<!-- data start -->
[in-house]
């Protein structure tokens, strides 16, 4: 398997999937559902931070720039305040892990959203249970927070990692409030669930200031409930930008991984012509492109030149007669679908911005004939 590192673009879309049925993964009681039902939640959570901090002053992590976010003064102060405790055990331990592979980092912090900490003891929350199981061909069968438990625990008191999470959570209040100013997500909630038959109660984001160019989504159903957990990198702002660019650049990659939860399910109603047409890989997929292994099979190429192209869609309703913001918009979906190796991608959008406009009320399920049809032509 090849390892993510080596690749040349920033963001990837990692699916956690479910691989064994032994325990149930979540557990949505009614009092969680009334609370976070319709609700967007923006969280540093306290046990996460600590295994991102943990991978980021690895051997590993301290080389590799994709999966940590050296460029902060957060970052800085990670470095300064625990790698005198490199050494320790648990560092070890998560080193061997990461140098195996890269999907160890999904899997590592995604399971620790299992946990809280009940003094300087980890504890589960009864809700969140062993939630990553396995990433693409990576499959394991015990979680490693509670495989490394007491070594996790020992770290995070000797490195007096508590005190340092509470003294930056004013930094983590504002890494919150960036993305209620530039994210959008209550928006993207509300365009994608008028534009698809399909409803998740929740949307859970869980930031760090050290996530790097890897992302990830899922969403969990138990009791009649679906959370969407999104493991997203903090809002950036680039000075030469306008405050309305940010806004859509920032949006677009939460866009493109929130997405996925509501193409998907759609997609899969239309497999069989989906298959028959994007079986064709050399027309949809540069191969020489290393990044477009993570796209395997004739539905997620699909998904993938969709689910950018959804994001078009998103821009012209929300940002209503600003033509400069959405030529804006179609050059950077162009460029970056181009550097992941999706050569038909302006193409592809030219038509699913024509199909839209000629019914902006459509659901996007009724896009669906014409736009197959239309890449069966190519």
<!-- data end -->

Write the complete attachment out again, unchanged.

[in-house]
């Protein structure tokens, strides 16, 4: 398997999937559902931070720039305040892990959203249970927070990692409030669930200031409930930008991984012509492109030149007669679908911005004939 590192673009879309049925993964009681039902939640959570901090002053992590976010003064102060405790055990331990592979980092912090900490003891929350199981061909069968438990625990008191999470959570209040100013997500909630038959109660984001160019989504159903957990990198702002660019650049990659939860399910109603047409890989997929292994099979190429192209869609309703913001918009979906190796991608959008406009009320399920049809032509 090849390892993510080596690749040349920033963001990837990692699916956690479910691989064994032994325990149930979540557990949505009614009092969680009334609370976070319709609700967007923006969280540093306290046990996460600590295994991102943990991978980021690895051997590993301290080389590799994709999966940590050296460029902060957060970052800085990670470095300064625990790698005198490199050494320790648990560092070890998560080193061997990461140098195996890269999907160890999904899997590592995604399971620790299992946990809280009940003094300087980890504890589960009864809700969140062993939630990553396995990433693409990576499959394991015990979680490693509670495989490394007491070594996790020992770290995070000797490195007096508590005190340092509470003294930056004013930094983590504002890494919150960036993305209620530039994210959008209550928006993207509300365009994608008028534009698809399909409803998740929740949307859970869980930031760090050290996530790097890897992302990830899922969403969990138990009791009649679906959370969407999104493991997203903090809002950036680039000075030469306008405050309305940010806004859509920032949006677009939460866009493109929130997405996925509501193409998907759609997609899969239309497999069989989906298959028959994007079986064709050399027309949809540069191969020489290393990044477009993570796209395997004739539905997620699909998904993938969709689910950018959804994001078009998103821009012209929300940002209503600003033509400069959405030529804006179609050059950077162009460029970056181009550097992941999706050569038909302006193409592809030219038509699913024509199909839209000629019914902006459509659901996007009724896009669906014409736009197959239309890449069966190519």